In recent years, there has been progress in understanding the etiology and immune mechanisms of multiple sclerosis (MS). however, for most, once the diagnosis is made, significant pathology is already present in the central nervous system (CNS), and in many, this leads to neurodegeneration, which accumulates in disability. although, the mechanisms of such progression are poorly understood, new data suggest lack of remyelination paired with dysfunction of neurons along with stem and progenitor cells as the basis and recent developmental studies suggest that cns repair processes share mechanisms with development. Areas covered: Here, the authors examine the neurodevelopmental processes that may be reactivated to gain a better understanding of regeneration under pathological conditions. Specifically, the authors focus on the molecular framework of these mechanisms, signaling pathways in neuron and oligodendrocyte development, and provide evidence that the activation of these processes can help us design new therapeutic avenues to halt progression. Expert commentary: Accumulating evidence indicates that there is no single mechanism of progression in MS; instead there is heterogeneity in which repair processes are perturbed. Together, this not only poses a challenge for treatment, but also at the benchside, when prioritizing which developmental targets warrant investigation in future trials.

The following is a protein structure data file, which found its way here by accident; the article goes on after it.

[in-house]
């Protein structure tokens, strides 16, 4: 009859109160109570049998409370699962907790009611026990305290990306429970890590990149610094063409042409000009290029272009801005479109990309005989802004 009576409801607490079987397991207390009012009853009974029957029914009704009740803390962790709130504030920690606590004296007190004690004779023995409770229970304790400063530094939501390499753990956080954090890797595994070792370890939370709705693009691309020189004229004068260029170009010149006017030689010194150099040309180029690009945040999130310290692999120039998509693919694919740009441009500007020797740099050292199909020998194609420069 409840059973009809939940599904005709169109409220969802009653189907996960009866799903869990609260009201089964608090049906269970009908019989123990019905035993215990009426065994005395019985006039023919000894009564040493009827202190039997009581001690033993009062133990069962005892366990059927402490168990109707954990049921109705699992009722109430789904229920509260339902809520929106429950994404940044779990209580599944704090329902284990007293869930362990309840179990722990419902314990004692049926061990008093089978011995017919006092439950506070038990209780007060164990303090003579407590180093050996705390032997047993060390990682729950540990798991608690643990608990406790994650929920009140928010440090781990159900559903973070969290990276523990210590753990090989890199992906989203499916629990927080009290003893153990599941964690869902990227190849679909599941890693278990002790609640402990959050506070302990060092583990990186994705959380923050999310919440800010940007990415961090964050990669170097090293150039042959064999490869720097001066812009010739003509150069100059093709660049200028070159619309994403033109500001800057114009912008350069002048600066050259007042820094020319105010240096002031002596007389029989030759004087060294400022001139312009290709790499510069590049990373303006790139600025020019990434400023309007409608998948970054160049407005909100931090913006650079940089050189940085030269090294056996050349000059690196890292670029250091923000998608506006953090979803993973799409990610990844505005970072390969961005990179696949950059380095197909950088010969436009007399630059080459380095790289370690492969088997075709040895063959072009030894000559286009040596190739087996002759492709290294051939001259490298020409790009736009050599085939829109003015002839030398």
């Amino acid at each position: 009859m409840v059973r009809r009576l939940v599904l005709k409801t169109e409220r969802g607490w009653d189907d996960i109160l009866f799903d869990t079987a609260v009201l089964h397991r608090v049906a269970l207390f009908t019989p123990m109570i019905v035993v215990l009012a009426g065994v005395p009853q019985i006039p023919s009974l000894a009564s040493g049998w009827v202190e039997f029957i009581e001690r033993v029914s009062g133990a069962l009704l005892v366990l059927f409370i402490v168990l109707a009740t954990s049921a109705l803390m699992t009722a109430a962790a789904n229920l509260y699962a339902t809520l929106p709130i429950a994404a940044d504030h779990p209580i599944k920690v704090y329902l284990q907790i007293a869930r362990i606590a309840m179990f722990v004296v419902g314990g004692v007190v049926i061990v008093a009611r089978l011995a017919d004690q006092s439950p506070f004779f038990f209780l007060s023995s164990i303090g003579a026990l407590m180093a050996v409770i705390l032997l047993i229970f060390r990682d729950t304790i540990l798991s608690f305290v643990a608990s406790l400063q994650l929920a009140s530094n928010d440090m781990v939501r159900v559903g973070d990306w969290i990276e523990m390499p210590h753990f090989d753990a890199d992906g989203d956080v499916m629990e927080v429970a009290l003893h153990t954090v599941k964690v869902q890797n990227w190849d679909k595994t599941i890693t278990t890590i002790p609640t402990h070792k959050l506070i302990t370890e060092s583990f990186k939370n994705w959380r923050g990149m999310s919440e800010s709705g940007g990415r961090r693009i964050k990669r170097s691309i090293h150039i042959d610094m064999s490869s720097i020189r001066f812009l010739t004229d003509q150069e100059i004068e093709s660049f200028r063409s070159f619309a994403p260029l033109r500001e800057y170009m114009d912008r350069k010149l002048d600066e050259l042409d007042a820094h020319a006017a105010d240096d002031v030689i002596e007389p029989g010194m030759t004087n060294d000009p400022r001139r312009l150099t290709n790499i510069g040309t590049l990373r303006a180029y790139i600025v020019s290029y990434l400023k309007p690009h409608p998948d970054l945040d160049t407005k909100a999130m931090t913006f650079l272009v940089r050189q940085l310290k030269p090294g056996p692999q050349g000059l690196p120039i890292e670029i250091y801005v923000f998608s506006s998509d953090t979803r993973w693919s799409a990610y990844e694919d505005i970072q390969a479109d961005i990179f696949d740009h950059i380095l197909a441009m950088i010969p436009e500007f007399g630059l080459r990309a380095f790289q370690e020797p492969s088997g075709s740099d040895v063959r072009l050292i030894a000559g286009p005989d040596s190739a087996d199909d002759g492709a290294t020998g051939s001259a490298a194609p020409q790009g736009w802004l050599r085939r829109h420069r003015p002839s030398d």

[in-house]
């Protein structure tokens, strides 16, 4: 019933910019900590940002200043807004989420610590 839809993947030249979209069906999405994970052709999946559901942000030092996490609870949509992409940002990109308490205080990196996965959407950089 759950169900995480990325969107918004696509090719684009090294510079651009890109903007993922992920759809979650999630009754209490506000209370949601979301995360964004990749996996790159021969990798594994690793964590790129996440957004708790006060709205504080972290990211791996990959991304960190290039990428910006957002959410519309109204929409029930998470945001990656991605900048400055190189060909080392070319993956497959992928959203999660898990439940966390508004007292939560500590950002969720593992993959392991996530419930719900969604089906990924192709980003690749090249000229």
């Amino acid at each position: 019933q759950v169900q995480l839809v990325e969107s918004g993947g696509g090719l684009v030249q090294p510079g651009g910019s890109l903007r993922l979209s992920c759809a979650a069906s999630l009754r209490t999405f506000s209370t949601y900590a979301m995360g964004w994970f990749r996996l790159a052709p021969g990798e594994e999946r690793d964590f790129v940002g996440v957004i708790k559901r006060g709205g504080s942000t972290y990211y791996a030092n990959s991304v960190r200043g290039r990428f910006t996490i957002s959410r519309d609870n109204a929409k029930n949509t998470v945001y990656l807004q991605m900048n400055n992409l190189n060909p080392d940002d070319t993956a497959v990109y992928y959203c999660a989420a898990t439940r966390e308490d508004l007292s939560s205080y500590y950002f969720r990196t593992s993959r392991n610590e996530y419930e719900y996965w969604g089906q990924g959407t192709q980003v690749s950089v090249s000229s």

Keywords: Neural stem cells; axonal regeneration; genomics; immunity; migration.